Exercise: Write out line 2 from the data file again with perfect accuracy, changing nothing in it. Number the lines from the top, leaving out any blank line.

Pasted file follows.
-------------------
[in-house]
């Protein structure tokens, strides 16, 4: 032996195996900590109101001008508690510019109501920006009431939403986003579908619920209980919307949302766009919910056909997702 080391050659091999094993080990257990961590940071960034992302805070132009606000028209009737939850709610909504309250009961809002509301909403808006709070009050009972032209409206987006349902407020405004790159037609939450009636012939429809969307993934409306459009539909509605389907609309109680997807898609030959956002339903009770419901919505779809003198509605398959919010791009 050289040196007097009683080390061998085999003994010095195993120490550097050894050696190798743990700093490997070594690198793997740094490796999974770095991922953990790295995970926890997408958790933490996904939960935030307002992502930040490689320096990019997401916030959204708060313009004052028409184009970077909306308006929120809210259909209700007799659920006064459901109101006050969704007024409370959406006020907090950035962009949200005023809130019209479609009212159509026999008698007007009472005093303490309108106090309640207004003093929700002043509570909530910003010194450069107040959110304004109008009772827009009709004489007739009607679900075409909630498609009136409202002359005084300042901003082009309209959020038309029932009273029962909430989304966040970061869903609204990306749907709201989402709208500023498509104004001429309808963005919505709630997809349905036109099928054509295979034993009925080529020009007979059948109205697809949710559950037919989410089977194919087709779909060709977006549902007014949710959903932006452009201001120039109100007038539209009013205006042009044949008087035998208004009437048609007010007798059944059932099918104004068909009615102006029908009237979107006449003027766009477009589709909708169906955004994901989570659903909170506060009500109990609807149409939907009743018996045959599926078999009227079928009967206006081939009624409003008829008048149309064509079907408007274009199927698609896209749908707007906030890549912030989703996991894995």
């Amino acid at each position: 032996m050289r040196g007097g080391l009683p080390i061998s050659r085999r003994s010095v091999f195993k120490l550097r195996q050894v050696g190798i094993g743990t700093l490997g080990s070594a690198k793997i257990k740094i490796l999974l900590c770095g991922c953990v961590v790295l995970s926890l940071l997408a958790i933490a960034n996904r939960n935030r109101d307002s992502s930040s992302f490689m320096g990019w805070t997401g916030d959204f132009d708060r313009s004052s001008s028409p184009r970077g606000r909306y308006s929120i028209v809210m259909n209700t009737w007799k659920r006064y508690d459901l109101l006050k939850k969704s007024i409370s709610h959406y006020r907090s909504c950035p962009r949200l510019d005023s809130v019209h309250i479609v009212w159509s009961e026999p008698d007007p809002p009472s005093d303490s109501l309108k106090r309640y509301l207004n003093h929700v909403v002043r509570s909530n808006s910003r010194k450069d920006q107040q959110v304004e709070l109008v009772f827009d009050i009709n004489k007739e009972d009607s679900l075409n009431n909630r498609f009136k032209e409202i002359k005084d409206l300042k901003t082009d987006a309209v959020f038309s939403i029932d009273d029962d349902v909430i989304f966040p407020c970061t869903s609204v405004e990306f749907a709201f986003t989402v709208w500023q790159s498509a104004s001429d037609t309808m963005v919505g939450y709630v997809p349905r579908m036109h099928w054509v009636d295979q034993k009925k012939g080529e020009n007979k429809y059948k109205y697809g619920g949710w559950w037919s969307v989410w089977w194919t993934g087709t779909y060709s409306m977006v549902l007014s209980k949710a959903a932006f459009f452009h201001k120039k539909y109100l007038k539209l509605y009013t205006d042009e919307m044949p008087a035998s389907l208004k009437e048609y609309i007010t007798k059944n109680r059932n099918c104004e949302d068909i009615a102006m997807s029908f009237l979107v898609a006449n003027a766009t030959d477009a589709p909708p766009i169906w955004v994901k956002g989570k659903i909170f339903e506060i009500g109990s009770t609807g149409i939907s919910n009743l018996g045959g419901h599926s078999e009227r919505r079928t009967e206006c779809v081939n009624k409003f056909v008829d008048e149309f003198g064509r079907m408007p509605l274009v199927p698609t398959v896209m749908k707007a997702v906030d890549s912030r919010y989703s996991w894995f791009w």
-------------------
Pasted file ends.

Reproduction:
């Protein structure tokens, strides 16, 4: 032996195996900590109101001008508690510019109501920006009431939403986003579908619920209980919307949302766009919910056909997702 080391050659091999094993080990257990961590940071960034992302805070132009606000028209009737939850709610909504309250009961809002509301909403808006709070009050009972032209409206987006349902407020405004790159037609939450009636012939429809969307993934409306459009539909509605389907609309109680997807898609030959956002339903009770419901919505779809003198509605398959919010791009 050289040196007097009683080390061998085999003994010095195993120490550097050894050696190798743990700093490997070594690198793997740094490796999974770095991922953990790295995970926890997408958790933490996904939960935030307002992502930040490689320096990019997401916030959204708060313009004052028409184009970077909306308006929120809210259909209700007799659920006064459901109101006050969704007024409370959406006020907090950035962009949200005023809130019209479609009212159509026999008698007007009472005093303490309108106090309640207004003093929700002043509570909530910003010194450069107040959110304004109008009772827009009709004489007739009607679900075409909630498609009136409202002359005084300042901003082009309209959020038309029932009273029962909430989304966040970061869903609204990306749907709201989402709208500023498509104004001429309808963005919505709630997809349905036109099928054509295979034993009925080529020009007979059948109205697809949710559950037919989410089977194919087709779909060709977006549902007014949710959903932006452009201001120039109100007038539209009013205006042009044949008087035998208004009437048609007010007798059944059932099918104004068909009615102006029908009237979107006449003027766009477009589709909708169906955004994901989570659903909170506060009500109990609807149409939907009743018996045959599926078999009227079928009967206006081939009624409003008829008048149309064509079907408007274009199927698609896209749908707007906030890549912030989703996991894995």